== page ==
Interrogatives in Quenya were derived from the root √MA (PE17/68, 161-162; PM/357). This root also seems to be the basis for the neuter indefinite pronoun ma “something” (PE22/154). There are various interrogative forms derived from this root, many of which are simply the root with various Quenya noun case suffixes added:
- man “who” (LotR/377; PE17/068).
- mana “what” (PM/395, 403).
- manen “how” (PM/395) = ma + instrumental -nen “by what means”.
- masse “where” (PE22/124) = ma + locative -sse.
- manna “whither” (PE22/124) = ma + allative -nna.
- mallo “whence” (PE22/124) = ma + ablative -llo.
The origins of most of these are obvious. The etymology of man “who” is unclear, but this word was established very early in Tolkien’s writing, appearing in the first drafts of the ᴱQ. Oilima Markirya poem from the late 1920s. It therefore may have been a holdover from earlier conceptions. The interrogative mana “what” may be an adjectival form repurposed for substantival use as seen with sana “that”.
Unlike like English, there is no sign that Quenya interrogatives are used as relative pronouns; Quenya has a distinct set of pronouns for that purpose. For more information about interrogative phrases, see the entry on interrogative verb formations.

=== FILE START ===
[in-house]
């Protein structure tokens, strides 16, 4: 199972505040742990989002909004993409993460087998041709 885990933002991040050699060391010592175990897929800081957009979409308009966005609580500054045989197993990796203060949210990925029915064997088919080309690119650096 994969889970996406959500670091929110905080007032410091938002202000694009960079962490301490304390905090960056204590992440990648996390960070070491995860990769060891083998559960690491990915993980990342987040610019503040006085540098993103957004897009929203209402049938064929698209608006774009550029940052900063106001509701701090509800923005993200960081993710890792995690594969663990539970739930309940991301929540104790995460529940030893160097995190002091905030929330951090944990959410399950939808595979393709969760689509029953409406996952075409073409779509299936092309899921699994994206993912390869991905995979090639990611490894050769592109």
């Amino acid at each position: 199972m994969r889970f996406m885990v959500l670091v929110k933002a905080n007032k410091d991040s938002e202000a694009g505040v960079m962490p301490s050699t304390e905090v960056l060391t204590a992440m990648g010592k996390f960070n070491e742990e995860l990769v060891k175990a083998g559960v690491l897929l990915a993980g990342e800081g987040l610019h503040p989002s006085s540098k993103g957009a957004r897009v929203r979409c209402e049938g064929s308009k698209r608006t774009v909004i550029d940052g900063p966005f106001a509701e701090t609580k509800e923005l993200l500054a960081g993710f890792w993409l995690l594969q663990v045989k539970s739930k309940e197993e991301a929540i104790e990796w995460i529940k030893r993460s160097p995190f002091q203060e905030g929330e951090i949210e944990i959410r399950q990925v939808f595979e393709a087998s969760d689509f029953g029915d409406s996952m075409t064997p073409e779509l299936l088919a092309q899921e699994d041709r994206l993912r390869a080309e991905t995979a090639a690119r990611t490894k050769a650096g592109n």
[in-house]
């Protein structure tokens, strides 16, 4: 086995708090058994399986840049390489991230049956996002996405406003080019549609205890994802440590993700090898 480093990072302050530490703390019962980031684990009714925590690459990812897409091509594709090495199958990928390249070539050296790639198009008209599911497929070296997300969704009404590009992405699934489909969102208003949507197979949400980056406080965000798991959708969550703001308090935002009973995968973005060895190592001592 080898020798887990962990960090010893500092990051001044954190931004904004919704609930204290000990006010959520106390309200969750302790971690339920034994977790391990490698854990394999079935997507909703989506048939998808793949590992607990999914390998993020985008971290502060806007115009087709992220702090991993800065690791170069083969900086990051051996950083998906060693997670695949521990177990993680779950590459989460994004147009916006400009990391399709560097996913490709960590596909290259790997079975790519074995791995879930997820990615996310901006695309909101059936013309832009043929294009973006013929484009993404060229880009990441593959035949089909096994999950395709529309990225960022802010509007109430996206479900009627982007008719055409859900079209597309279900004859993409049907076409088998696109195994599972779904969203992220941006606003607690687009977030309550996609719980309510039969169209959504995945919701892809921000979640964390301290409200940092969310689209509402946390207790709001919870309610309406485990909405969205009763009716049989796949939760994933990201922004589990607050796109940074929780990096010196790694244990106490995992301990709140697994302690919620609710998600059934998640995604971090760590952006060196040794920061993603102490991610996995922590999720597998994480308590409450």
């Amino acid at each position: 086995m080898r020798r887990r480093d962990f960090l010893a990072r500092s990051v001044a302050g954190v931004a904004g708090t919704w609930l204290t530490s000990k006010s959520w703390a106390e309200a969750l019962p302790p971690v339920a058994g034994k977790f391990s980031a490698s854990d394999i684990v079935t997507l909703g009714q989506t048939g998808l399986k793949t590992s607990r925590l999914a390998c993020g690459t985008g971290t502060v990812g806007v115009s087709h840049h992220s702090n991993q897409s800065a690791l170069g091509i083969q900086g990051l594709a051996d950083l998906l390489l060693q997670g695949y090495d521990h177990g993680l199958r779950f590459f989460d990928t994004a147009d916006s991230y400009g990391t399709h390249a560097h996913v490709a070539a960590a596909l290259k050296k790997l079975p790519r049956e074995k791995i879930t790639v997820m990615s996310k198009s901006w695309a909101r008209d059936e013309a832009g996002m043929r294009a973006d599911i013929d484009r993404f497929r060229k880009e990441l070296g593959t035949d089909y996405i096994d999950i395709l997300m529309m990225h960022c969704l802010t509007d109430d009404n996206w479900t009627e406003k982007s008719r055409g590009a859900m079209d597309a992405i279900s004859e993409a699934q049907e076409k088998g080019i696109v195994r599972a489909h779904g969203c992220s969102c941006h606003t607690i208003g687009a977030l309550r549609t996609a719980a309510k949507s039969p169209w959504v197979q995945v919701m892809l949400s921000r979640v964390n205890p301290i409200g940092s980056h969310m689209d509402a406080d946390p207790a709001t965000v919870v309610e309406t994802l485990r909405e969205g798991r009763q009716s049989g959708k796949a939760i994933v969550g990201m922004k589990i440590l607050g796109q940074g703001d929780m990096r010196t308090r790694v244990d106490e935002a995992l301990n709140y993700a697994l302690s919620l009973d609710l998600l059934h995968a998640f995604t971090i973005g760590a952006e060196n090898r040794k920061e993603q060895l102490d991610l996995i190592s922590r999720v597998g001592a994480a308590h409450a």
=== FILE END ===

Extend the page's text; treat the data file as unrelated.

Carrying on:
Conceptual Development: In the Gnomish Lexicon of the 1910s Tolkien gave a distinct interrogative root ᴱ√DO, though he did not give it any Qenya derivatives (GL/30). In this document, ᴱ√MA was given as the root of indefinites (GL/55), and in the Early Qenya Grammar of the early 1920s, ᴱQ. -(u)ma was given as a suffix that functioned like an indefinite article (PE14/42, 71). However, by the late 1920s Tolkien was using ᴱQ. ma² as an interrogative particle (PE16/77), starting with the Oilima Markirya drafts mentioned above. It seems to have retained this as its main function thereafter, aside from some minor variations like the aforementioned neuter indefinite pronoun ma.
Neo-Quenya: Neo-Quenya writers typically follow the above patterns to coin new interrogatives, some of which eventually show up in new publications of Tolkien’s own writing. For example, masse “where” was originally coined as a neologism but later appeared as an attested word in PE22. Neologism examples include: